All of this still doesn't seem to help solve the Xmas question--do we stubbornly stand against America's commercial Xmas (and Hanukah) or do we accept it (them) for the largely secular things they have become, hiding only deep within them their true meanings, and expend our energies at getting our own house in order? Which of these actions (or failures to act) will G”d call us to account for? Which is the greater sin - accepting a little bit of the realities of modern life, or failing to figure out why it is that Jews just don't seem to be attracted to Judaism anymore? Or are we failing in both areas, and are to be called account for this double failure?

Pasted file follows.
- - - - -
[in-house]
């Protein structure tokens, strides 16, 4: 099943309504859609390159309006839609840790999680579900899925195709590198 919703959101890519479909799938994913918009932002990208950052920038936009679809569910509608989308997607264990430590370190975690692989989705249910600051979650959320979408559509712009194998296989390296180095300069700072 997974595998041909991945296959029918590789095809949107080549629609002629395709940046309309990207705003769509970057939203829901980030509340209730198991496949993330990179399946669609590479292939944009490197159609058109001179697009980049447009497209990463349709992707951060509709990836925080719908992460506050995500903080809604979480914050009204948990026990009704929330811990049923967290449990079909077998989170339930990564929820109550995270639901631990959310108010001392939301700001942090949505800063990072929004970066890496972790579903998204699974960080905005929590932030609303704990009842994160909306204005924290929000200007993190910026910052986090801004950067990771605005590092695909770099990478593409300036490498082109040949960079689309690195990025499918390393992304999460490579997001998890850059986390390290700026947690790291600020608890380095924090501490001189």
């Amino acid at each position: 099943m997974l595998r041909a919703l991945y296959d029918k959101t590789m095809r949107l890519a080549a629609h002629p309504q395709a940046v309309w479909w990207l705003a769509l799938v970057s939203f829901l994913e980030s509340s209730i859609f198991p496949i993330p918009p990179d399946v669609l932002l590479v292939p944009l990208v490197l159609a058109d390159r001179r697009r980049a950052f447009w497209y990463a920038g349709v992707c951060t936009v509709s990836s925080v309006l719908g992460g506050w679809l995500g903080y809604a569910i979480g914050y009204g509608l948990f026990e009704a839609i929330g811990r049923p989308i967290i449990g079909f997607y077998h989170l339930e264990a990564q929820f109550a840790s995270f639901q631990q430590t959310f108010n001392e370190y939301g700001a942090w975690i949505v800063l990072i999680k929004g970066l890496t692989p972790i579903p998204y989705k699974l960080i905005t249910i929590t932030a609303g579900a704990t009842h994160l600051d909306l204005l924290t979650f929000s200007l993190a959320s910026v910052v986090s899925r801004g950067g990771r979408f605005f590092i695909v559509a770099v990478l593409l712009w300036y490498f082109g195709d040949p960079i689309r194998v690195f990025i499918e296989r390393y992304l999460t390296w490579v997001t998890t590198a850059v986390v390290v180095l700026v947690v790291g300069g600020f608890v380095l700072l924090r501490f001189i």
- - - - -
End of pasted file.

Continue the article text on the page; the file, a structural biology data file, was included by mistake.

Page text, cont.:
Of course this leads us to the whole question of what sins or iniquities are. Some things are rather well-defined for us in the Torah. Others are somewhat less defined but have been given some dimension through the oral Torah (or, if you prefer, the work of the rabbis and sages.) Some are only inferred, and some seem to just not be there but made up of whole cloth somewhere along the line of our history.
So look at all these dilemmas we are left with. (Sure seems to knock the "December Dilemma" off the top of the attention ladder. Calling it the "December opportunity" is no different. Either way, we're making it (the proximity of Hanukah and Xmas) a focus--and perhaps we do need to be more focused on what it is we don't seem to be able to do. On the other hand...how can we ignore the realities that we face each day about Xmas and Hanukah?